Format

Send to

Choose Destination
See comment in PubMed Commons below
Cell Host Microbe. 2015 May 13;17(5):672-80. doi: 10.1016/j.chom.2015.04.002.

Colitogenic Bacteroides thetaiotaomicron Antigens Access Host Immune Cells in a Sulfatase-Dependent Manner via Outer Membrane Vesicles.

Author information

1
Department of Pathology and Immunology, Washington University School of Medicine, 660 S. Euclid Avenue, St. Louis, MO 63110, USA; Department of Pediatrics, Washington University School of Medicine, 660 S. Euclid Avenue, St. Louis, MO 63110, USA.
2
Department of Pathology and Immunology, Washington University School of Medicine, 660 S. Euclid Avenue, St. Louis, MO 63110, USA.
3
Department of Microbiology and Immunology, University of Michigan Medical School, 1500 E. Medical Center Drive, Ann Arbor, MI 48109, USA.
4
Department of Medical Biochemistry, University of Gothenburg, Box 440, 405 30 Gothenburg, Sweden.
5
Department of Pathology and Immunology, Washington University School of Medicine, 660 S. Euclid Avenue, St. Louis, MO 63110, USA. Electronic address: allen@pathology.wustl.edu.
6
Department of Microbiology and Immunology, University of Michigan Medical School, 1500 E. Medical Center Drive, Ann Arbor, MI 48109, USA. Electronic address: emartens@umich.edu.
7
Department of Pathology and Immunology, Washington University School of Medicine, 660 S. Euclid Avenue, St. Louis, MO 63110, USA. Electronic address: stappenb@pathology.wustl.edu.

Abstract

Microbes interact with the host immune system via several potential mechanisms. One essential step for each mechanism is the method by which intestinal microbes or their antigens access specific host immune cells. Using genetically susceptible mice (dnKO) that develop spontaneous, fulminant colitis, triggered by Bacteroides thetaiotaomicron (B. theta), we investigated the mechanism of intestinal microbial access under conditions that stimulate colonic inflammation. B. theta antigens localized to host immune cells through outer membrane vesicles (OMVs) that harbor bacterial sulfatase activity. We deleted the anaerobic sulfatase maturating enzyme (anSME) from B. theta, which is required for post-translational activation of all B. theta sulfatase enzymes. This bacterial mutant strain did not stimulate colitis in dnKO mice. Lastly, access of B. theta OMVs to host immune cells was sulfatase dependent. These data demonstrate that bacterial OMVs and associated enzymes promote inflammatory immune stimulation in genetically susceptible hosts.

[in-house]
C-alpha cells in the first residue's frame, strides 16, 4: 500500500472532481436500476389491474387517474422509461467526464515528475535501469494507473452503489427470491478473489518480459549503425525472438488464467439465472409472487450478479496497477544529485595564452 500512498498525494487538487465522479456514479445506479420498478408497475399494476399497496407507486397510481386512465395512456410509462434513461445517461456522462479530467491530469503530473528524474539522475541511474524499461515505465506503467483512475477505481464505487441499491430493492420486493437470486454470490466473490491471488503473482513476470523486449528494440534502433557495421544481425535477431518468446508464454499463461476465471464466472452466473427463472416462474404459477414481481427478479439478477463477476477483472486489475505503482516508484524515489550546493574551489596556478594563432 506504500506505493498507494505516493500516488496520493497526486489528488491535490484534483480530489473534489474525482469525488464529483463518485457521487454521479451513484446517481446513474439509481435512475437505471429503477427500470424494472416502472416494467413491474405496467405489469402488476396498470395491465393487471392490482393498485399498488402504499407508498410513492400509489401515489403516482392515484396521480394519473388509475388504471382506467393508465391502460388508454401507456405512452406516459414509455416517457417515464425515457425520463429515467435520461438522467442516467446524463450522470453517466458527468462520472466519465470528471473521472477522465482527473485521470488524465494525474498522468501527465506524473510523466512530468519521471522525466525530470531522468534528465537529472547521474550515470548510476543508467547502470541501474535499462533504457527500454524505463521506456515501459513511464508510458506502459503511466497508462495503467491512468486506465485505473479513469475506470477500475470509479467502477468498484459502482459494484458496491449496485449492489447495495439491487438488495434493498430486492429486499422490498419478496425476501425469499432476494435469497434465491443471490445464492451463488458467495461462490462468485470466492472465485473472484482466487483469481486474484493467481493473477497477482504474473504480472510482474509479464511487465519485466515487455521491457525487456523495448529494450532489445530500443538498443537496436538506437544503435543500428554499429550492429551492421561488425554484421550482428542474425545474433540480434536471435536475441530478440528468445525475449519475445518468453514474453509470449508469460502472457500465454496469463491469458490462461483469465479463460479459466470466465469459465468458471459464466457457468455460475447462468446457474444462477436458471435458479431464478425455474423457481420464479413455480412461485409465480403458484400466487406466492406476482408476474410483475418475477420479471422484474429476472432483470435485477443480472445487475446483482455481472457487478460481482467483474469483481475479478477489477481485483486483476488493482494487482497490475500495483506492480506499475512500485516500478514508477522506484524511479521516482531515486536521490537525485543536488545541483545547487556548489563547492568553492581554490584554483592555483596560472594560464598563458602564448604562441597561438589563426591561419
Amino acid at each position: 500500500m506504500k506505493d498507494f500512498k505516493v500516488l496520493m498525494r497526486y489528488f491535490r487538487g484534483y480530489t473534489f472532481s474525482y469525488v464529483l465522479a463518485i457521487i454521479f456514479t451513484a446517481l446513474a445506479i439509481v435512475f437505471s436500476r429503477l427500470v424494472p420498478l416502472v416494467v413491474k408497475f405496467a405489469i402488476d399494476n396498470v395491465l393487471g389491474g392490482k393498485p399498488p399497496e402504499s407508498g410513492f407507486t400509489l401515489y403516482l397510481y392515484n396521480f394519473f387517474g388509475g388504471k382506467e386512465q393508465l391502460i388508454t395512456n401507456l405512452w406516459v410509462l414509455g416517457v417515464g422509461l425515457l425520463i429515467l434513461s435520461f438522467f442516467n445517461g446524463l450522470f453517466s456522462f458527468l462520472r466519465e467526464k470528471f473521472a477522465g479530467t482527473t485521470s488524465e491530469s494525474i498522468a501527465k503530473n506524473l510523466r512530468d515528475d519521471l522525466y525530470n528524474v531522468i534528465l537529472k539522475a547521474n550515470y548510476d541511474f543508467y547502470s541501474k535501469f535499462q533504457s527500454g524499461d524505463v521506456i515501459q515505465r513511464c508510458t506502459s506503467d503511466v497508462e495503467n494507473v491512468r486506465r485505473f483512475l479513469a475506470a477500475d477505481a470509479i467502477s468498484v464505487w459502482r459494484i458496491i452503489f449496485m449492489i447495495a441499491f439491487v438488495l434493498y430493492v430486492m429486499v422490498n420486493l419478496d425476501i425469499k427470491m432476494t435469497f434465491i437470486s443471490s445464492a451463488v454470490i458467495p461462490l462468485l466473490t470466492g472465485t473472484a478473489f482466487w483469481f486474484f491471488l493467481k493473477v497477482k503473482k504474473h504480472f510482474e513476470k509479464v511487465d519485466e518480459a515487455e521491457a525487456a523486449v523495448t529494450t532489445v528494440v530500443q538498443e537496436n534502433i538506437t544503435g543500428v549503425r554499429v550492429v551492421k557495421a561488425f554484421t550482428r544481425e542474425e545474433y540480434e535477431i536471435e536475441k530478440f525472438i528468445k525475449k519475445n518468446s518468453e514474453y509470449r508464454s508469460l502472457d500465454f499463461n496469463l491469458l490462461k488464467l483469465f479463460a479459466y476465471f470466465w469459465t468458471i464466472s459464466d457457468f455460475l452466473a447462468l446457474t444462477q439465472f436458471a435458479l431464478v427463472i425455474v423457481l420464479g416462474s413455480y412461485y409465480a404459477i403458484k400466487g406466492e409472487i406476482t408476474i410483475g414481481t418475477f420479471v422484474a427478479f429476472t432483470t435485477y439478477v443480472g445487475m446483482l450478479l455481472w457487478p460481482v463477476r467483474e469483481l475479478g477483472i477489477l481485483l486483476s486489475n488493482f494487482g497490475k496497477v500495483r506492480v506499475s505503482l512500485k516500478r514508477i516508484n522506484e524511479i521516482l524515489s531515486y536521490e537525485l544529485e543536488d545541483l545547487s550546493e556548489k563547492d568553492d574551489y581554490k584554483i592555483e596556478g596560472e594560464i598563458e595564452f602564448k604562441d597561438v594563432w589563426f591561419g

PMID:
25974305
PMCID:
PMC4432250
DOI:
10.1016/j.chom.2015.04.002
[Indexed for MEDLINE]
Free PMC Article
PubMed Commons home

PubMed Commons

0 comments
How to join PubMed Commons

    Supplemental Content

    Full text links

    Icon for Elsevier Science Icon for PubMed Central
    Loading ...
    Support Center